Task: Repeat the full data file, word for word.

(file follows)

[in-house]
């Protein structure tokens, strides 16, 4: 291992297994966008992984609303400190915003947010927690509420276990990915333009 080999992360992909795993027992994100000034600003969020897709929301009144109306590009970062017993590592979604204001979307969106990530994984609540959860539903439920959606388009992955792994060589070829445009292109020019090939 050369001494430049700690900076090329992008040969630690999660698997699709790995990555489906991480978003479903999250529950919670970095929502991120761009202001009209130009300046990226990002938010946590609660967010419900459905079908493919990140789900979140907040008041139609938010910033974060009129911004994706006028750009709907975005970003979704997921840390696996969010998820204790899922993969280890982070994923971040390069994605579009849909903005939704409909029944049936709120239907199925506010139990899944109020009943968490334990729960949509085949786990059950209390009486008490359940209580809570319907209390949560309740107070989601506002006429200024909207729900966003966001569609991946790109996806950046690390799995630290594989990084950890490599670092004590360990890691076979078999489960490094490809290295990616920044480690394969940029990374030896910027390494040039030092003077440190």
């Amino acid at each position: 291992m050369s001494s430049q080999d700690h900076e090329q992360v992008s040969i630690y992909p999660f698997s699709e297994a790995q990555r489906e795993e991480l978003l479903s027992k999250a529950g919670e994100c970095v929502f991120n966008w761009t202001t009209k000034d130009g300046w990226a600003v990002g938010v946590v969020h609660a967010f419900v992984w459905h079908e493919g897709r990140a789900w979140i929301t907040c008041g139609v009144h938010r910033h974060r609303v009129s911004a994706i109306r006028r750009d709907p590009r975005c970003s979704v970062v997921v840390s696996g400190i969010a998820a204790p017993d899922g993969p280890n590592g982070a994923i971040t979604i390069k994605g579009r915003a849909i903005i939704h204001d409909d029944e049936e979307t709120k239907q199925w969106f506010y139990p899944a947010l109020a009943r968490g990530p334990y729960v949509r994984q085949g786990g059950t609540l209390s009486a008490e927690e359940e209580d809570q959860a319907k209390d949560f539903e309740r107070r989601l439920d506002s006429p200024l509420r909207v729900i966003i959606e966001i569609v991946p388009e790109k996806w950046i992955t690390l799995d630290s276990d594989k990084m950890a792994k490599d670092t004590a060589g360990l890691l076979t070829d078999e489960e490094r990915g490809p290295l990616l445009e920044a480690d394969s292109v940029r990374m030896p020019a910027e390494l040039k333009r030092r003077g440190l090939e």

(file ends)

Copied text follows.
[in-house]
């Protein structure tokens, strides 16, 4: 291992297994966008992984609303400190915003947010927690509420276990990915333009 080999992360992909795993027992994100000034600003969020897709929301009144109306590009970062017993590592979604204001979307969106990530994984609540959860539903439920959606388009992955792994060589070829445009292109020019090939 050369001494430049700690900076090329992008040969630690999660698997699709790995990555489906991480978003479903999250529950919670970095929502991120761009202001009209130009300046990226990002938010946590609660967010419900459905079908493919990140789900979140907040008041139609938010910033974060009129911004994706006028750009709907975005970003979704997921840390696996969010998820204790899922993969280890982070994923971040390069994605579009849909903005939704409909029944049936709120239907199925506010139990899944109020009943968490334990729960949509085949786990059950209390009486008490359940209580809570319907209390949560309740107070989601506002006429200024909207729900966003966001569609991946790109996806950046690390799995630290594989990084950890490599670092004590360990890691076979078999489960490094490809290295990616920044480690394969940029990374030896910027390494040039030092003077440190």
């Amino acid at each position: 291992m050369s001494s430049q080999d700690h900076e090329q992360v992008s040969i630690y992909p999660f698997s699709e297994a790995q990555r489906e795993e991480l978003l479903s027992k999250a529950g919670e994100c970095v929502f991120n966008w761009t202001t009209k000034d130009g300046w990226a600003v990002g938010v946590v969020h609660a967010f419900v992984w459905h079908e493919g897709r990140a789900w979140i929301t907040c008041g139609v009144h938010r910033h974060r609303v009129s911004a994706i109306r006028r750009d709907p590009r975005c970003s979704v970062v997921v840390s696996g400190i969010a998820a204790p017993d899922g993969p280890n590592g982070a994923i971040t979604i390069k994605g579009r915003a849909i903005i939704h204001d409909d029944e049936e979307t709120k239907q199925w969106f506010y139990p899944a947010l109020a009943r968490g990530p334990y729960v949509r994984q085949g786990g059950t609540l209390s009486a008490e927690e359940e209580d809570q959860a319907k209390d949560f539903e309740r107070r989601l439920d506002s006429p200024l509420r909207v729900i966003i959606e966001i569609v991946p388009e790109k996806w950046i992955t690390l799995d630290s276990d594989k990084m950890a792994k490599d670092t004590a060589g360990l890691l076979t070829d078999e489960e490094r990915g490809p290295l990616l445009e920044a480690d394969s292109v940029r990374m030896p020019a910027e390494l040039k333009r030092r003077g440190l090939e």